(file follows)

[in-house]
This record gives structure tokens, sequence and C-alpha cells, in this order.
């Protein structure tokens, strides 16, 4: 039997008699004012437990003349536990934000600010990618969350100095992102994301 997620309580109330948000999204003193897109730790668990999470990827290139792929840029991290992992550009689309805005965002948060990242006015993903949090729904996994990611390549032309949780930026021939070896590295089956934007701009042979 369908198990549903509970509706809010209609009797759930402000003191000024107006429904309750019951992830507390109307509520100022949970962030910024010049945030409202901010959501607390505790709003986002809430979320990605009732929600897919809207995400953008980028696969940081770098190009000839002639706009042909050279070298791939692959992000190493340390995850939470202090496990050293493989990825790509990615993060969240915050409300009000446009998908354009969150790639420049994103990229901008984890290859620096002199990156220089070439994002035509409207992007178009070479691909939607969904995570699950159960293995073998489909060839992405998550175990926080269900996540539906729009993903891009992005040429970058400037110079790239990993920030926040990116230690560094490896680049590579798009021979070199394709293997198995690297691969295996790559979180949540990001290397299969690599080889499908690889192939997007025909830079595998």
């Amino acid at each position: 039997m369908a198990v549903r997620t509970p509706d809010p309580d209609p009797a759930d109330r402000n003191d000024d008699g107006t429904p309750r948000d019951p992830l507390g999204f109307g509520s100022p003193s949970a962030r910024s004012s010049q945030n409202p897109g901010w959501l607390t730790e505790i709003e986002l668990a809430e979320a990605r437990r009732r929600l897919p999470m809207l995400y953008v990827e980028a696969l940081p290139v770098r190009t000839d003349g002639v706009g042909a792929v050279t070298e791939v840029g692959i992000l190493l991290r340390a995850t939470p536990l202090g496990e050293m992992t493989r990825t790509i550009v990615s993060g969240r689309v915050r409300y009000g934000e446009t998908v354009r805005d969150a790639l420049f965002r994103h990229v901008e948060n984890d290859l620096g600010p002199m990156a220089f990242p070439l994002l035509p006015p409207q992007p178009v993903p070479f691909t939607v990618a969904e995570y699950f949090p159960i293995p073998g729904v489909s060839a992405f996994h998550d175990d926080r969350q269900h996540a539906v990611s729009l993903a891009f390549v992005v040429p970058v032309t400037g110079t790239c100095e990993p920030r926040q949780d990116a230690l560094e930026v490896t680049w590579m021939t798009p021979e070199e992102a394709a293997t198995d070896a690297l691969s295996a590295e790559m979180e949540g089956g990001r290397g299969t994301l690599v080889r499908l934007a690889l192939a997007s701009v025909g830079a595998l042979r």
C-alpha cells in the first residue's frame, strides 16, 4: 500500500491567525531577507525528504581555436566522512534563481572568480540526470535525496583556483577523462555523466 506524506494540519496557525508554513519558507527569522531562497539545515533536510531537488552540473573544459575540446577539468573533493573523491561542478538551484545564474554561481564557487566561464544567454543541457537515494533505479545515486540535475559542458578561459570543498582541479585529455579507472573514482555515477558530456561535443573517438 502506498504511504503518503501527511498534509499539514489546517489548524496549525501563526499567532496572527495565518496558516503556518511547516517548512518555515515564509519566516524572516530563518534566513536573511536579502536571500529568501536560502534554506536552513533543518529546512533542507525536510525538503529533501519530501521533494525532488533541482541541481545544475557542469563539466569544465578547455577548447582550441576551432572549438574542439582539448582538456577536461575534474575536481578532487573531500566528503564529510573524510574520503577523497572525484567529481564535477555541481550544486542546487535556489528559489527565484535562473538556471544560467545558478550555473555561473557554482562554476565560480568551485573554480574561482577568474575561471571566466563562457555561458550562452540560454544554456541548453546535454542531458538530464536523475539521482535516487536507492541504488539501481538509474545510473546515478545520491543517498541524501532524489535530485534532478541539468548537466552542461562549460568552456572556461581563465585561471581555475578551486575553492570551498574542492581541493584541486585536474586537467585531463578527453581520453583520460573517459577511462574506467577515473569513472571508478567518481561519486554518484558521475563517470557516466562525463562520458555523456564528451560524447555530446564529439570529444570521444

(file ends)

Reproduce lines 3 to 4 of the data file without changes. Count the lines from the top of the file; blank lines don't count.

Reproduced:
């Protein structure tokens, strides 16, 4: 039997008699004012437990003349536990934000600010990618969350100095992102994301 997620309580109330948000999204003193897109730790668990999470990827290139792929840029991290992992550009689309805005965002948060990242006015993903949090729904996994990611390549032309949780930026021939070896590295089956934007701009042979 369908198990549903509970509706809010209609009797759930402000003191000024107006429904309750019951992830507390109307509520100022949970962030910024010049945030409202901010959501607390505790709003986002809430979320990605009732929600897919809207995400953008980028696969940081770098190009000839002639706009042909050279070298791939692959992000190493340390995850939470202090496990050293493989990825790509990615993060969240915050409300009000446009998908354009969150790639420049994103990229901008984890290859620096002199990156220089070439994002035509409207992007178009070479691909939607969904995570699950159960293995073998489909060839992405998550175990926080269900996540539906729009993903891009992005040429970058400037110079790239990993920030926040990116230690560094490896680049590579798009021979070199394709293997198995690297691969295996790559979180949540990001290397299969690599080889499908690889192939997007025909830079595998």
């Amino acid at each position: 039997m369908a198990v549903r997620t509970p509706d809010p309580d209609p009797a759930d109330r402000n003191d000024d008699g107006t429904p309750r948000d019951p992830l507390g999204f109307g509520s100022p003193s949970a962030r910024s004012s010049q945030n409202p897109g901010w959501l607390t730790e505790i709003e986002l668990a809430e979320a990605r437990r009732r929600l897919p999470m809207l995400y953008v990827e980028a696969l940081p290139v770098r190009t000839d003349g002639v706009g042909a792929v050279t070298e791939v840029g692959i992000l190493l991290r340390a995850t939470p536990l202090g496990e050293m992992t493989r990825t790509i550009v990615s993060g969240r689309v915050r409300y009000g934000e446009t998908v354009r805005d969150a790639l420049f965002r994103h990229v901008e948060n984890d290859l620096g600010p002199m990156a220089f990242p070439l994002l035509p006015p409207q992007p178009v993903p070479f691909t939607v990618a969904e995570y699950f949090p159960i293995p073998g729904v489909s060839a992405f996994h998550d175990d926080r969350q269900h996540a539906v990611s729009l993903a891009f390549v992005v040429p970058v032309t400037g110079t790239c100095e990993p920030r926040q949780d990116a230690l560094e930026v490896t680049w590579m021939t798009p021979e070199e992102a394709a293997t198995d070896a690297l691969s295996a590295e790559m979180e949540g089956g990001r290397g299969t994301l690599v080889r499908l934007a690889l192939a997007s701009v025909g830079a595998l042979r």